Small changes can reduce your risk for Diabetes
11/13/2013, 11:56 a.m.
According to the American Diabetes Association, 25.8 million children and adults in the United States—8.3% of the population—have diabetes. Diabetes is a silent disease that occurs when there is too much sugar in the bloodstream, and if left untreated can harm your eyes, heart, nerves and kidneys. To avoid becoming another diabetic statistic, it is vital to follow a healthy lifestyle by choosing healthy foods, making wholesome meals, and being active 30 minutes a day. But implementing all these steps can be overwhelming, especially if you need to make a lot of changes to live healthier. However, the good news is that making just a few small changes can have a huge impact on your health.
“Making changes one step at a time enables you the best chance to attain and stay at a healthy weight and prevent diabetes,” said Dr. Priya Shastri, family practice physician. “Since your chances for acquiring diabetes increases with age, weight gain, high blood pressure, high cholesterol and if you are a smoker, it is important to not wait to make healthier choices,” said Dr. Shastri.
The American Diabetes Association offers the following steps to successfully live a healthier life and reduce the risk of getting diabetes:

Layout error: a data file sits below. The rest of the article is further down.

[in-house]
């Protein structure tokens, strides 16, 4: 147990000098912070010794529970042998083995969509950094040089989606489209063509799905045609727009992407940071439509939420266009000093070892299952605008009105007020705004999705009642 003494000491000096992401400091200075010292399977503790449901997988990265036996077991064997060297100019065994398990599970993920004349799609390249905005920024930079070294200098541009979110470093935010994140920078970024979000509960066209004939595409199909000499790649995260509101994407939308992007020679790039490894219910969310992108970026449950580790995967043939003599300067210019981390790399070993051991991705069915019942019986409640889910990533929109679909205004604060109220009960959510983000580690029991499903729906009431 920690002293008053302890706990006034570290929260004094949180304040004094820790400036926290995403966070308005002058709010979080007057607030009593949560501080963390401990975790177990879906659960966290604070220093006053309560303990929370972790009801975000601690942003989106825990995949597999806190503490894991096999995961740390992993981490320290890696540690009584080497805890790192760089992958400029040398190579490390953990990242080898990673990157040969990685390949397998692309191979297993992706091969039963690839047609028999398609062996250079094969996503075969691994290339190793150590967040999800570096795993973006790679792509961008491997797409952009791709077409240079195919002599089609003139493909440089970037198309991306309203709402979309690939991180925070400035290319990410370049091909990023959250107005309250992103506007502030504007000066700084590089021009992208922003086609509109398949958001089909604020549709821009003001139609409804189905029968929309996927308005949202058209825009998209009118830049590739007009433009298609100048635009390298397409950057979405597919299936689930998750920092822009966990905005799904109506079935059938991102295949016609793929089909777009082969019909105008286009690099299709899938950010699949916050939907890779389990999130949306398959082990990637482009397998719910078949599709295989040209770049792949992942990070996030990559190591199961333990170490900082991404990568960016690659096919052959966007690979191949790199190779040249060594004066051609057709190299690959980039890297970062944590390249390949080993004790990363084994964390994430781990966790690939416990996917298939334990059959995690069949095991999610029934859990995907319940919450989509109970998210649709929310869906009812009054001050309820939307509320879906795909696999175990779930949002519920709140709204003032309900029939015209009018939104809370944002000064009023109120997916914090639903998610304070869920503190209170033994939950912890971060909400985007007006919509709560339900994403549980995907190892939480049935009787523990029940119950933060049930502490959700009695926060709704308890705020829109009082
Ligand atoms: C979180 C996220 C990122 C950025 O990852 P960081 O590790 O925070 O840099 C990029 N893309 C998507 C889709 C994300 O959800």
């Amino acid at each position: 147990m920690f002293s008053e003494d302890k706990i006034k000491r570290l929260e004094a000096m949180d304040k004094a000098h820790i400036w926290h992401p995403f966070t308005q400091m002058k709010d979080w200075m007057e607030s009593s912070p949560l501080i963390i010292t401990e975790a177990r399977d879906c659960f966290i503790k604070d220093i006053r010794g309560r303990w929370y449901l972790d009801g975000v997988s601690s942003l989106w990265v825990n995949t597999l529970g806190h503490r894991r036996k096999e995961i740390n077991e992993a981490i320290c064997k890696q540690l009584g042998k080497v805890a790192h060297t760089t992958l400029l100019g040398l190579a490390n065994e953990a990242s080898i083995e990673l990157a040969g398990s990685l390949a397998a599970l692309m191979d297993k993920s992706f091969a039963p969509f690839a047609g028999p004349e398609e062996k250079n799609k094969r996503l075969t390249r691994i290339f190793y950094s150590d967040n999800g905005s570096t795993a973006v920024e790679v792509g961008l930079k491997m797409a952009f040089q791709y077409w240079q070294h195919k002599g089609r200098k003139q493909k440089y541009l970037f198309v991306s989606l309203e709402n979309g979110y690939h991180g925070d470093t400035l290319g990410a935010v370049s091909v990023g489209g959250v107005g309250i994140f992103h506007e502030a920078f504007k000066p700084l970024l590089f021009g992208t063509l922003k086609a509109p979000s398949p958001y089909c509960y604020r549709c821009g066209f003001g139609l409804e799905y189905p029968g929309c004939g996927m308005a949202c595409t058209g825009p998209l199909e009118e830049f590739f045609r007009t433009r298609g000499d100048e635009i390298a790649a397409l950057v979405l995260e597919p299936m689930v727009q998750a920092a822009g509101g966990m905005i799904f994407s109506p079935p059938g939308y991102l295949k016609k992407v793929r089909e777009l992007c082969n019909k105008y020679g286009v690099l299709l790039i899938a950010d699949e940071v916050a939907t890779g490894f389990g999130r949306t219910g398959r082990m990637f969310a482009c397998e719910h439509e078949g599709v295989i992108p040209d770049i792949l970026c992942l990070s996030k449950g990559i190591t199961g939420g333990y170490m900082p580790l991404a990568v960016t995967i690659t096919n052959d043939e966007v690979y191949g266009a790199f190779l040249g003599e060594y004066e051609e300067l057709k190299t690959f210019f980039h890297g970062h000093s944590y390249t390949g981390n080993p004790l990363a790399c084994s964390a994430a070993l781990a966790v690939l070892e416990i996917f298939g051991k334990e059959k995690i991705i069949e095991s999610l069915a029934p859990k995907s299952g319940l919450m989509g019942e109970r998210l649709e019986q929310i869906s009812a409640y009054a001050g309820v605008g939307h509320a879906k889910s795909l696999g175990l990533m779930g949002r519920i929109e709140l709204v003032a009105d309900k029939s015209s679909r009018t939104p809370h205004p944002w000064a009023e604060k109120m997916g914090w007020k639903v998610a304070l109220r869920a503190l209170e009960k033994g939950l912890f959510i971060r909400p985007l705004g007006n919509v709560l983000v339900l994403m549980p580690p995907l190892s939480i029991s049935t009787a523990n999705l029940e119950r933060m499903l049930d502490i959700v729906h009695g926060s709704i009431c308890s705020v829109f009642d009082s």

Step one: Accept that you have habits you need to change. Stop living in denial.
Step two: Are you ready and able to change? In order to successfully change, it must be important to you.
Step three: What current eating and activity habits are you ready and able to change? Try to keep honest food records for a few days to get a true picture of what you eat. Pick some changes that you want to do the most, and that will make the biggest impact. For example, maybe you eat cookies every night while you watch TV. Can you switch to a healthier snack like fruit? And can you take a 15-minute break from the TV and go for a walk?
Some realistic examples of goals include:
Eating: For the next month (how long), four days each week (how often) eat two pieces of fruit a day — one at breakfast and one as an afternoon snack. (realistic and specific).
Physical Activity: For the next month (how long), four days each week (how often) take a 20-minute walk after lunch (realistic and specific).
Final Step: Ask yourself these questions: Did you succeed? Did you set your sights too high? Did something happen in your life to keep you from being successful? Making a change for two weeks or a month does not mean that it will stick for life. It's so easy to slip back to your old ways. Practice the new habits faithfully.
Future Steps: Choose some new goals to work on; and over time you'll be eating healthier, more active; and at a healthier weight. Plus you'll also be reducing your risk of getting diabetes.